Karen Fiumara, PharmD, BCPS, CPPS: [04:41] Sure, so I think that—and I'm not sure how every organization is set up—but most of the hospitals and the me's that I talked with at other organizations, most folks have a standardized methodology by which they review and analyze when things go wrong. And so to that end, at the Brigham our standardized methodologies outlined here, you might be like, “Oh, my gosh, this is super, super complex.” It's actually, a really, really simple four step process. One, you start with the risk, then you think through, what are the systems? And do you have reliable systems? You think through the human performance things that could contribute to a bad outcome. And then you think through the behaviors. And the whole focus is sure you can do you have to first start with updating your policy or your algorithm, make sure that you have that standard knowledge set for your team and for the organization moving forward.
[05:41] But then the real secret sauce is how does that get translated into your day-to-day performance? How does that get translated into actually operationally looking at events? And what I would say is: really a completely different lens. And again, it's—I use the word embarrassing, because it is super embarrassing to think that you know, I'm a safety specialist and my craft, my science is supposed to be or is really thinking about what are the things that drive and contribute to when things go wrong? And before that conversation with Karthik, inequities wasn't on my radar. And so making sure that with everything that we do, and any case that you look at at the system level, you're thinking about inequities, and how does structural racism play in? And what are the structural racist barriers that you can really try to modify, if possible, to make the outcomes for our patients better moving forward? Similarly, you know, again, inequities and in human performance, and what when do things…when is our human performance really being affected by inequities that we see in our patients, and similarly our behaviors?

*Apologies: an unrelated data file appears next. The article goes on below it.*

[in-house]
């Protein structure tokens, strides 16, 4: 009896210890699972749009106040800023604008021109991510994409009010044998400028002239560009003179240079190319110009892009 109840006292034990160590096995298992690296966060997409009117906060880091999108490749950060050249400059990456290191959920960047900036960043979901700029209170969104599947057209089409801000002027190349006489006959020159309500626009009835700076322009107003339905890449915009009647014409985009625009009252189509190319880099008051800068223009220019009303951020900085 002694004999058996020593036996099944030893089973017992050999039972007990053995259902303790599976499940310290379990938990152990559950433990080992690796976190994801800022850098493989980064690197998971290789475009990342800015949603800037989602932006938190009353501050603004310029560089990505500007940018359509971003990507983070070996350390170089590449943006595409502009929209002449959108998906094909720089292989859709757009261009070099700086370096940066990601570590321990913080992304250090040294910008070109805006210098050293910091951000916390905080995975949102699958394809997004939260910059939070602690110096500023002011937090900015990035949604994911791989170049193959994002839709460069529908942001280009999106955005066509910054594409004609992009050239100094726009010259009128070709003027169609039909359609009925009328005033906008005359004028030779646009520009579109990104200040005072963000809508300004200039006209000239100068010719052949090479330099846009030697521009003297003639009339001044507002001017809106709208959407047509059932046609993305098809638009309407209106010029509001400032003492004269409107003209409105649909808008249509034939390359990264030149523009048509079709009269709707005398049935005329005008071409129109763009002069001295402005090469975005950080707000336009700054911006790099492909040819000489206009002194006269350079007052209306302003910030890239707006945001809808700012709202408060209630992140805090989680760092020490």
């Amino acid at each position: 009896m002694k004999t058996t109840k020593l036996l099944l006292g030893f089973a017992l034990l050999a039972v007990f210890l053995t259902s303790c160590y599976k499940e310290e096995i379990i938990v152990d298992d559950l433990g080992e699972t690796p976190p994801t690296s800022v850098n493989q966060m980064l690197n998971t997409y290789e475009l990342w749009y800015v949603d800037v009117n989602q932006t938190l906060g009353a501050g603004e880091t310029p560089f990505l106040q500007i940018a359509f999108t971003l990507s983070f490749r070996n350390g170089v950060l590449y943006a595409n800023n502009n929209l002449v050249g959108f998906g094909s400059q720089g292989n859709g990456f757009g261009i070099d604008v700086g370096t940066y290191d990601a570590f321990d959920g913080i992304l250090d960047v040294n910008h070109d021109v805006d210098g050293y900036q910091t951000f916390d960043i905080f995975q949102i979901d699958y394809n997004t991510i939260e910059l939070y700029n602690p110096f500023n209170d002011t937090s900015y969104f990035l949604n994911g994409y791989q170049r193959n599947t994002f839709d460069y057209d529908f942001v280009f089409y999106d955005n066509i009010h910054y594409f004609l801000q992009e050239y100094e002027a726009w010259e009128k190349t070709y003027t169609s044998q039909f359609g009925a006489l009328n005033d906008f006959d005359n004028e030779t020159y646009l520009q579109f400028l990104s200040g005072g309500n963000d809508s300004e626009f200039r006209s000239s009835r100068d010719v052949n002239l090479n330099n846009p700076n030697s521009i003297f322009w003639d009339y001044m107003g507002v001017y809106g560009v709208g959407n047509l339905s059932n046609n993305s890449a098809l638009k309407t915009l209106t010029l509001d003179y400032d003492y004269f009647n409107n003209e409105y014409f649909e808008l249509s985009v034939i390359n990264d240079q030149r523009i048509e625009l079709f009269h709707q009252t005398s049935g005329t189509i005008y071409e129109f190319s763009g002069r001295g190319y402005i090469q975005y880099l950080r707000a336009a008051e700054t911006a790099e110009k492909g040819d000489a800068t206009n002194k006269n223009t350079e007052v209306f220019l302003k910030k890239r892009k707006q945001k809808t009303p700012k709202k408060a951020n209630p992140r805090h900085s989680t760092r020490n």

[07:04] So it starts with the policy update, embedding everything into your systems and getting your taxonomy right, and then the really hard work and the lift is the training, the education, the practice, getting people that look like me, and others really comfortable with this language and comfortable talking about these issues, which culturally for some folks that might work for you, it could, culturally feel really, really off putting. And I think I'm fortunate in that I come from you know, a big Italian family where we kind of talk about everything and, you know, nothing's taboo and kind of throw everything in your—I think we, culturally in my family, we just kind of lead with whatever and who we are and how we're feeling. But there are so many folks that worked for me and with me over the years that that's just, that's just not natural. And so really, you know, Karthik uses the word creating that container and that safe space, where you can get folks to really be open and curious. And ultimately, the thing that was most important is I really impressed upon the team. We are not doing our work, we are missing everything, unless this is embedded in everything. And so, I think that that's really, really critical to moving this work forward.